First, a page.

KPCC business analyst Mark Lacter talks about the battle over who owns the Bratz dolls; he also talks about Southland-based internet company that's gone public and created a stir.
Steve Julian: On Tuesdays we talk about the latest business stories with Mark Lacter. Mark, the toy company Mattel keeps trying to add Bratz dolls to its lineup. Will it ever end?
Mark Lacter: Good question. You might remember Mattel winning a $100 million jury award a couple of years back in a copyright infringement case brought against a company called MGA Entertainment (based in Van Nuys). The claim was that the fellow who came up with the idea for the dolls had been working for Mattel - and so Mattel, which is based in El Segundo, should have rights to the Bratz product line. But a federal appeals court overturned the original decision and ordered a retrial, which got started a couple of weeks ago in Santa Ana and will probably drag out for another four or five months. And it's going to include all kinds of sensational allegations by both sides - MGA says that Mattel threatened distributors that did business with the company (they even claim that Mattel tried to buy up excess doll hair to push MGA out of business).
Julian: And Mattel claims...?
Lacter: Mattel says that MGA tried to steal trade secrets by infiltrating its operations. Whoever loses the retrial is probably going to appeal, which means more legal limbo. And it does make you wonder why the two companies are pursuing this case rather than settling out of court - that's normally what happens when companies squabble. Well, maybe you can understand MGA's motivation - it's a fairly small toymaker, and Bratz remains an important part of the business.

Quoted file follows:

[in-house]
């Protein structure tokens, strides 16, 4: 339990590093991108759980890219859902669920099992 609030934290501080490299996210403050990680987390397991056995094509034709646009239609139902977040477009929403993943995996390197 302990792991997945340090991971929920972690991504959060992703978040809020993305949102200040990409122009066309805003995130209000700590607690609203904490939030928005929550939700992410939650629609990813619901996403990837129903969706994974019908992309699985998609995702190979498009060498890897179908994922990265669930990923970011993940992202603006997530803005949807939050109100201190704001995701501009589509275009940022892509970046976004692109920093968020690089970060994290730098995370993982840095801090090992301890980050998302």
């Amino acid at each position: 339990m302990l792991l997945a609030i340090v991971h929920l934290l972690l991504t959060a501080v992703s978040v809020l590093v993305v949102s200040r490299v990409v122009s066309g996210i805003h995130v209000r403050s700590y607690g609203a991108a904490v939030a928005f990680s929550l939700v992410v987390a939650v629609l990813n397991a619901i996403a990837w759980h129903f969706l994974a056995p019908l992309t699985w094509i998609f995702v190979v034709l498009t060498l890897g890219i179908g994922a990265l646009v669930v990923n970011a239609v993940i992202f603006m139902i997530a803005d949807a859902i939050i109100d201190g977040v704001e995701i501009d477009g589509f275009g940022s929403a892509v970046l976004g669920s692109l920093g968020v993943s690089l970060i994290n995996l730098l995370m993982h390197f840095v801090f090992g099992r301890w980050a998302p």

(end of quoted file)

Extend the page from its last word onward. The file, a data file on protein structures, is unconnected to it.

Julian: But why on earth is Mattel still at this, considering that the Bratz dolls aren't nearly as popular as they used to be?
Lacter: And also considering that the time and money invested in this case have been enormous. Well, Mattel does have a history of litigiousness, especially over copyright claims, and what we're seeing could be another example of that tenacity - and also of two companies that obviously can't stand each other.
Julian: And another local company goes public ...
Lacter: That’s right – you might not be familiar with the name Demand Media, but many of us have seen the articles it posts on the Internet. Such as telling people how to brush their teeth or how to buy beer, or my personal favorite, how to put on a Speedo. Demand Media is based in Santa Monica (it has several hundred employees locally) and its stock price took off in the first day or two of trading - so much, in fact, that Demand Media has a higher market value than the New York Times Co.
Julian: Excuse me?
Lacter: Yeah, it's really a throwback to the late 90s when investors were placing all kinds of outrageous valuations on Internet companies that weren't making any money, and in some cases barely had a business plan going. Well, Demand Media does have a business plan - it manages to get near the top of search engine results by supplying all those explanatory articles - and that's boosted ad revenues. But profitability is based on a little creative accounting - namely spreading the costs of producing all that content over several years. If you spread costs, your bottom line improves.
Julian: Does this company have a real future?
Lacter: Most likely, yes. The question is whether articles on brushing your teeth make it worth $1.6 billion? Pretty unlikely. In fairness, Demand Media is a little like the major social networking sites, at least in terms of trying to value what they do. These companies don’t really offer a product, but more of a service, and an untraditional service at that. And even assuming that ad revenues come streaming in, are they going to be high enough to warrant whatever inflated price they're traded at on the stock market? That's the big question for investors – and, Steve, I doubt they'll find the answer on any of the Demand Media sites.
Julian: Mark Lacter is a contributing writer for Los Angeles Magazine and writes business blogs at LA Observed.com and at kpcc.org.